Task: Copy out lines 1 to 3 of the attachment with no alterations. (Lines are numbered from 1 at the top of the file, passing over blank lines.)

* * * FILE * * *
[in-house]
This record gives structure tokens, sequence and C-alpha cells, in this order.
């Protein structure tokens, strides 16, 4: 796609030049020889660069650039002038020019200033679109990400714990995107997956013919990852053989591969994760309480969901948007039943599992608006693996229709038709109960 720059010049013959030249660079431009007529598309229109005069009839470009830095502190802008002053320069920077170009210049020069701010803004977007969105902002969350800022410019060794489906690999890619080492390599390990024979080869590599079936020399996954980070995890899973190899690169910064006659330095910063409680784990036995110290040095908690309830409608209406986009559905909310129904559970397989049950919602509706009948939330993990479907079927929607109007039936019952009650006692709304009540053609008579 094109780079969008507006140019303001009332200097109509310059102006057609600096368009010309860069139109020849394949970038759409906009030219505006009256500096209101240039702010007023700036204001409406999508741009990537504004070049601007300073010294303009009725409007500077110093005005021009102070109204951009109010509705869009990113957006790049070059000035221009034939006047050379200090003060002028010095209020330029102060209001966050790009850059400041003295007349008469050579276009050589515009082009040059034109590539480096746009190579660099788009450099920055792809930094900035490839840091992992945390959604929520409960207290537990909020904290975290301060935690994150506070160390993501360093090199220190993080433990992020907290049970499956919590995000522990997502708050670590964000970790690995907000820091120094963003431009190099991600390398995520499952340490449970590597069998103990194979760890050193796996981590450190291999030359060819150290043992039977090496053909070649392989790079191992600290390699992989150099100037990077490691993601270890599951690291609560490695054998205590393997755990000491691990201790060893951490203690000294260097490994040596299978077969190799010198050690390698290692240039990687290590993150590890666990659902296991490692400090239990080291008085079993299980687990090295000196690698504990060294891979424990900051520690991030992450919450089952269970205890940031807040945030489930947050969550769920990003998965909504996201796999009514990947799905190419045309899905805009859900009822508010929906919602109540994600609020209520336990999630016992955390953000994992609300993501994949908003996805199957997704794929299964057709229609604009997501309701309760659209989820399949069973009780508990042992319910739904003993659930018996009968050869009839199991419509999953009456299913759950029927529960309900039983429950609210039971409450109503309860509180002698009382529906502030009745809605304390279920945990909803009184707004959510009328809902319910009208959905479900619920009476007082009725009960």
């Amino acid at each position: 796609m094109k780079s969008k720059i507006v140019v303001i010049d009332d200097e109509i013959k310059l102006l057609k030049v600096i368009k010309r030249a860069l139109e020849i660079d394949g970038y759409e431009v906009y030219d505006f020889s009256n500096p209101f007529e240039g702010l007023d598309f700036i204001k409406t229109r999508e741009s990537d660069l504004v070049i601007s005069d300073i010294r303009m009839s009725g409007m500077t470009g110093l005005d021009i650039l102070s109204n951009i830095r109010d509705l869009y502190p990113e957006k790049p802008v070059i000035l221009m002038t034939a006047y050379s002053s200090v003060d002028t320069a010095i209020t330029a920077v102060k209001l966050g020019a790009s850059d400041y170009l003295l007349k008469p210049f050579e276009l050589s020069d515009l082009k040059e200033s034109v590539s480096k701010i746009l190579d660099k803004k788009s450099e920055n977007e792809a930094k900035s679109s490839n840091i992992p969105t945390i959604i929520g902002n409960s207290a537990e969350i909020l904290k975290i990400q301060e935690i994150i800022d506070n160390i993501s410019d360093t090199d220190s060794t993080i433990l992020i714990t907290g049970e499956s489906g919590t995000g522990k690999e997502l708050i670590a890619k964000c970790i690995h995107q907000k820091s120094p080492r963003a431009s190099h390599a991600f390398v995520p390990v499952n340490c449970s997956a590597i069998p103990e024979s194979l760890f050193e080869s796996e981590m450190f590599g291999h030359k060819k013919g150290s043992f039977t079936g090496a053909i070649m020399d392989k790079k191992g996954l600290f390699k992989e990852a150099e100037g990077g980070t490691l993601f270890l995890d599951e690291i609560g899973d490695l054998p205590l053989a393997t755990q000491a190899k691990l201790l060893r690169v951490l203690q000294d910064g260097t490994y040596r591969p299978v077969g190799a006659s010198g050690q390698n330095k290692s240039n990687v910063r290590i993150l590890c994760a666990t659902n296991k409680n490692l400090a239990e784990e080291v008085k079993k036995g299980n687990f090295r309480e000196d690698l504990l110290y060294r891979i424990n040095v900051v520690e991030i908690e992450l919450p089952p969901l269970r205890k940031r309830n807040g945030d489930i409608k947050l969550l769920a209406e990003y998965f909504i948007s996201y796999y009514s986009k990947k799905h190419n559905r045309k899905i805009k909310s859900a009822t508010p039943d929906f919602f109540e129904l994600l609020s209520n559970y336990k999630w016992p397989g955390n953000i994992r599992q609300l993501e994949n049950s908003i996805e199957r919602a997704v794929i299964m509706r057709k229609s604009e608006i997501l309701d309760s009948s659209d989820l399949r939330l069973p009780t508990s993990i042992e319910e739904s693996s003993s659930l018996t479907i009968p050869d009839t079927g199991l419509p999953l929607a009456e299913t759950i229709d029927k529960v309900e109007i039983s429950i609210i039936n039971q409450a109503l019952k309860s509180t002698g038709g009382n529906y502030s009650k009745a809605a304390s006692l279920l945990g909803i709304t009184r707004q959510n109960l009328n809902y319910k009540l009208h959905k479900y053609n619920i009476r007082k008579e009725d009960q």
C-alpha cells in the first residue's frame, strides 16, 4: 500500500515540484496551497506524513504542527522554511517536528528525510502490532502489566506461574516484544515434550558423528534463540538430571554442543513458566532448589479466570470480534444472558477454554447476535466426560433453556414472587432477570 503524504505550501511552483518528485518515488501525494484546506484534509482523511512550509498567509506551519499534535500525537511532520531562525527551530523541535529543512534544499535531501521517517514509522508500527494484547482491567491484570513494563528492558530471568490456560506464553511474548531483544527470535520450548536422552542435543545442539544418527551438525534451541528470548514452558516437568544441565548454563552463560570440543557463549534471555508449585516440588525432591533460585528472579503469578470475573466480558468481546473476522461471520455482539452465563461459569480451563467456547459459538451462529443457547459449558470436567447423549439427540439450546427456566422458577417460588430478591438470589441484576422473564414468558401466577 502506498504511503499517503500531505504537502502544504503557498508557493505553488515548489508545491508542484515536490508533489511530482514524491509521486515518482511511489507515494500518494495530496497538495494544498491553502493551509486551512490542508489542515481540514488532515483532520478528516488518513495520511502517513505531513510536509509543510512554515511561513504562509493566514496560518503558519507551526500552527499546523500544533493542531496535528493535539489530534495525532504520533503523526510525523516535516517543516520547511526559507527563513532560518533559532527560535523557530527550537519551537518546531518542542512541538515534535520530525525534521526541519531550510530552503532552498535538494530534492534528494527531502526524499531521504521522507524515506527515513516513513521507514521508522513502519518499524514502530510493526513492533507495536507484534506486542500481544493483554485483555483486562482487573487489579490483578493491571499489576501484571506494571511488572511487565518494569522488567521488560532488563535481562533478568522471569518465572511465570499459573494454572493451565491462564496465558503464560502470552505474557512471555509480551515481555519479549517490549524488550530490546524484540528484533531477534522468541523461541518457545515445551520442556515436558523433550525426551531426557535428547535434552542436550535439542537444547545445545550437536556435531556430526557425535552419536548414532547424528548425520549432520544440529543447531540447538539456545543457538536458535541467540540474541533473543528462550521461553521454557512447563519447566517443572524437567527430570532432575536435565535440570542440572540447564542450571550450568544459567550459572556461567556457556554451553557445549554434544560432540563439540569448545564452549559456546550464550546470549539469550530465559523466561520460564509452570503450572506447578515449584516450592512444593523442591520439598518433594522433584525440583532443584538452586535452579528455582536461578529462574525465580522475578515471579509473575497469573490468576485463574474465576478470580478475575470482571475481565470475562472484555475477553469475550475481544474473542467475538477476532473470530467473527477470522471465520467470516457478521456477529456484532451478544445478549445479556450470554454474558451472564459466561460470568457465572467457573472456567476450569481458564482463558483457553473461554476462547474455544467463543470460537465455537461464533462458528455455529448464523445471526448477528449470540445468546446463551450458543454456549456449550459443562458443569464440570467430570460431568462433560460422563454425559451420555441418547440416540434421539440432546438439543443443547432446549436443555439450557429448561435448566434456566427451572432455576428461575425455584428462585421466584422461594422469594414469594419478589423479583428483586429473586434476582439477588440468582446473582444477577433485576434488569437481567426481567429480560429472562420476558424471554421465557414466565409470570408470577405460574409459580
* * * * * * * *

[in-house]
This record gives structure tokens, sequence and C-alpha cells, in this order.
């Protein structure tokens, strides 16, 4: 796609030049020889660069650039002038020019200033679109990400714990995107997956013919990852053989591969994760309480969901948007039943599992608006693996229709038709109960 720059010049013959030249660079431009007529598309229109005069009839470009830095502190802008002053320069920077170009210049020069701010803004977007969105902002969350800022410019060794489906690999890619080492390599390990024979080869590599079936020399996954980070995890899973190899690169910064006659330095910063409680784990036995110290040095908690309830409608209406986009559905909310129904559970397989049950919602509706009948939330993990479907079927929607109007039936019952009650006692709304009540053609008579 094109780079969008507006140019303001009332200097109509310059102006057609600096368009010309860069139109020849394949970038759409906009030219505006009256500096209101240039702010007023700036204001409406999508741009990537504004070049601007300073010294303009009725409007500077110093005005021009102070109204951009109010509705869009990113957006790049070059000035221009034939006047050379200090003060002028010095209020330029102060209001966050790009850059400041003295007349008469050579276009050589515009082009040059034109590539480096746009190579660099788009450099920055792809930094900035490839840091992992945390959604929520409960207290537990909020904290975290301060935690994150506070160390993501360093090199220190993080433990992020907290049970499956919590995000522990997502708050670590964000970790690995907000820091120094963003431009190099991600390398995520499952340490449970590597069998103990194979760890050193796996981590450190291999030359060819150290043992039977090496053909070649392989790079191992600290390699992989150099100037990077490691993601270890599951690291609560490695054998205590393997755990000491691990201790060893951490203690000294260097490994040596299978077969190799010198050690390698290692240039990687290590993150590890666990659902296991490692400090239990080291008085079993299980687990090295000196690698504990060294891979424990900051520690991030992450919450089952269970205890940031807040945030489930947050969550769920990003998965909504996201796999009514990947799905190419045309899905805009859900009822508010929906919602109540994600609020209520336990999630016992955390953000994992609300993501994949908003996805199957997704794929299964057709229609604009997501309701309760659209989820399949069973009780508990042992319910739904003993659930018996009968050869009839199991419509999953009456299913759950029927529960309900039983429950609210039971409450109503309860509180002698009382529906502030009745809605304390279920945990909803009184707004959510009328809902319910009208959905479900619920009476007082009725009960």